So, after all of this effort, after standing for over an hour in the sleet in my flannel PJs and bedroom slippers, I took a moment to celebrate Pepe’s release. He waddled off as quickly as possible away from the house. No sooner had he vanished into the dark than a completely different skunk (with completely different fur colour patterns) wandered up innocently and, without so much as a “how do you do” fell promptly into the window well.
PS Did you know that people used to keep skunks as pets? It’s true! (Wikipedia says so) They used to remove the anal glands that allow skunks to spray. Apparently, if not for their stink they would make good pets. Possibly better than cats.
Don’t be misled by the title of this post. This has nothing to do with my romantic interests (or lack thereof). This post is about animals that interrupt one’s peaceful slumber and intrude on the nightly journey of Queen Mab (see Romeo and Juliet, Act 1, Scene 4). I have had a number of Romeos from various taxa visit my boudoir (why do I want to use French to describe everything related to love?). I’ll describe a couple here and save some for future posts.
In Honduras, I was popularly nicknamed “reina de los escorpiones” because I woke on the first night to first a large scorpion sitting inches from my nose, illuminated by moonlight. Upon seeing it, I calmly went back to sleep. Apparently, I am not easily bothered when I am sleepy. When I awoke the next morning, I was considerably more startled.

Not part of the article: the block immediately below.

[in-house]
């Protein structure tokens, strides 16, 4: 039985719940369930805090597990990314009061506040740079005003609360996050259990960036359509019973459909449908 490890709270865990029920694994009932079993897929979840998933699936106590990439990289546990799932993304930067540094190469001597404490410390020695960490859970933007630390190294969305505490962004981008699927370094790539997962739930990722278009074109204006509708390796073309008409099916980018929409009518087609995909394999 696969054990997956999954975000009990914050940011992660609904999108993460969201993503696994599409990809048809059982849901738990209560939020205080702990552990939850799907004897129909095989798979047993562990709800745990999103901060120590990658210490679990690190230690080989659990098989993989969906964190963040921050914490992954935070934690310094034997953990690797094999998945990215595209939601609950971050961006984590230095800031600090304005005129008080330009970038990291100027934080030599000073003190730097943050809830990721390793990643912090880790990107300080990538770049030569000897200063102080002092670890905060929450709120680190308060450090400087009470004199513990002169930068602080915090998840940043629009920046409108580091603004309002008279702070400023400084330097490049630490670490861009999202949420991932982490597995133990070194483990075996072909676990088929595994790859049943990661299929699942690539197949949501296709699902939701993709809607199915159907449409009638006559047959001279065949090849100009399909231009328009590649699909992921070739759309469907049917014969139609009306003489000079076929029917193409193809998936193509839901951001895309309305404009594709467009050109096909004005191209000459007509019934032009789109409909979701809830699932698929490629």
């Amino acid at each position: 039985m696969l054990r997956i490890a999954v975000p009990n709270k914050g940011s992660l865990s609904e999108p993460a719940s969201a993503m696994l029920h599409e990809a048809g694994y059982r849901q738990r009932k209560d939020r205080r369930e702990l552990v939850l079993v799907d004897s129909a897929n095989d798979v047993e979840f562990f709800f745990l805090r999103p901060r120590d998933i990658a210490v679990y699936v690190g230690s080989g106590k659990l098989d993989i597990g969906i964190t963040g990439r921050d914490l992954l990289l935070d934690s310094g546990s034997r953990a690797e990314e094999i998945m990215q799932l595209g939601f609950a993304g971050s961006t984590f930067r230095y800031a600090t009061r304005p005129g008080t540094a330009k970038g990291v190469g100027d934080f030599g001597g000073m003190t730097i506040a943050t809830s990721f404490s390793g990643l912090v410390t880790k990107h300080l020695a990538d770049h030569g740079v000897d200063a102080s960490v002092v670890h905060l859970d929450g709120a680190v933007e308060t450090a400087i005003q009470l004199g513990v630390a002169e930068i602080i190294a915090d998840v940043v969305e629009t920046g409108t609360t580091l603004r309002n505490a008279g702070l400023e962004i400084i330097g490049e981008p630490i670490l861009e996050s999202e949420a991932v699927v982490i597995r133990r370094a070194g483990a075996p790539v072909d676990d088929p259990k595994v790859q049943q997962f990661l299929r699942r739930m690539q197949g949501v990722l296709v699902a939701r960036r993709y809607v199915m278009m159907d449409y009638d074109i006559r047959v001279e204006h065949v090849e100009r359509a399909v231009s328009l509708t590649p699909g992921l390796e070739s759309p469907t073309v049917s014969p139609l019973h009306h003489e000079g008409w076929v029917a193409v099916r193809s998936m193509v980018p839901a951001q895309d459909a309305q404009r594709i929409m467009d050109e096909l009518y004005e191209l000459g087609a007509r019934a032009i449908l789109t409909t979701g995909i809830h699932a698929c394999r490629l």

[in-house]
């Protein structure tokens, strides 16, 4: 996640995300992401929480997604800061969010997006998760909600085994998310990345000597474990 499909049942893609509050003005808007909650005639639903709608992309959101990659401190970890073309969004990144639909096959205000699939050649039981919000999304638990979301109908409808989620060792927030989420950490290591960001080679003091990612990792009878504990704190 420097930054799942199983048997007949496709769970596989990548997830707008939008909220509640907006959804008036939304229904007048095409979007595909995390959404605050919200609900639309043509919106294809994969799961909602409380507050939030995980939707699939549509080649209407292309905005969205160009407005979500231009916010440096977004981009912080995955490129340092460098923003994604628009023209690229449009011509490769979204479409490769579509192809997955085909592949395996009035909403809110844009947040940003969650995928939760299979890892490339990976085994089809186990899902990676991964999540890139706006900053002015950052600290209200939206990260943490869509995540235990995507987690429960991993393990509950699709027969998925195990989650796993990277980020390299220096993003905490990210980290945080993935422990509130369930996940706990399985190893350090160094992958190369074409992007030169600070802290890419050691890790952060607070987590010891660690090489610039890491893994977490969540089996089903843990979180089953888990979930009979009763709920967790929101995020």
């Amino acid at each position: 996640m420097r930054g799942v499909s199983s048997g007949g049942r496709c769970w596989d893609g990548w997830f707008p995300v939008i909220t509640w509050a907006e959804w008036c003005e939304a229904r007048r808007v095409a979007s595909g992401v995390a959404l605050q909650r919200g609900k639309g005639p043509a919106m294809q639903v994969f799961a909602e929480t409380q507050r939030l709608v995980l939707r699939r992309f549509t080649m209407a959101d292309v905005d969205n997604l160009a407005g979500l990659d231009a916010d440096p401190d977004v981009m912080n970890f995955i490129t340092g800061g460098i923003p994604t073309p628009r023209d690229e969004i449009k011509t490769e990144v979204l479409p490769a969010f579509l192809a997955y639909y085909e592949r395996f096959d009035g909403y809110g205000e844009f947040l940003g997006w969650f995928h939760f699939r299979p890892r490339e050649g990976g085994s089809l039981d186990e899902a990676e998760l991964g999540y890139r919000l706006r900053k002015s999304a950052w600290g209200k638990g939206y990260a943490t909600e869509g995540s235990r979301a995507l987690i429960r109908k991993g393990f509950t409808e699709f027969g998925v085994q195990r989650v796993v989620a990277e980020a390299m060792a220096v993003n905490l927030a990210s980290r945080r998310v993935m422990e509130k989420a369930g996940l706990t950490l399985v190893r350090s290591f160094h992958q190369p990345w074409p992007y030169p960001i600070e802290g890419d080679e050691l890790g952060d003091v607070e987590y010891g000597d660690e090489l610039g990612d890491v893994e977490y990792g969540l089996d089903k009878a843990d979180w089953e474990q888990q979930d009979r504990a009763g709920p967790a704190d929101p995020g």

There was a gecko with a stubby tail that serenaded me every night with his bird-like chirrups. I used to call him Romeo.
Once upon a time, I was staying in an old farmhouse in West Virginia, looking after the chickens and taking care of a chestnut orchard. I was sleeping in a guest bedroom that hadn’t been used (by humans anyway) in over three decades. I loved it because, just outside the old wooden window I could see fireflies more numerous than the stars. I fell asleep gazing up at their dance, but awoke in the middle of the night to pitch darkness. Why did I wake up? I felt that I had maybe heard or felt something. I sleepily fumbled for the lights and moved aside the ancient quilt, but there was nothing in the bed, so I attributed it to a dream and went back to sleep.
On the second night, after falling asleep to the flashing synchronized swimmers of the twilight, I woke up again in the middle of the night. This time I was sure I had heard something and felt something brush my leg, and I was better prepared. In one fluid motion, I tugged the cord to turn on the light and flung the covers off.
Mice went everywhere.
It was logical enough, in retrospect. They had converted the old, unused mattress into a comfy nest, and I was sleeping in their home. I could hardly be upset, I was the interloper here, after all.
The mice were such a perfect part of that old house. I can close my eyes and see it now, old creaky floorboards under my feet, the banister on the steep staircase worn smooth by generations of calloused hands. The smell of that hand made quilt with its unraveling seams. Rusty coffee cans full of nails in the pantry. Warm eggs from the chickens in the predawn dark. The old country roads rising under my feet as I ran, weaving around with the bends in the river.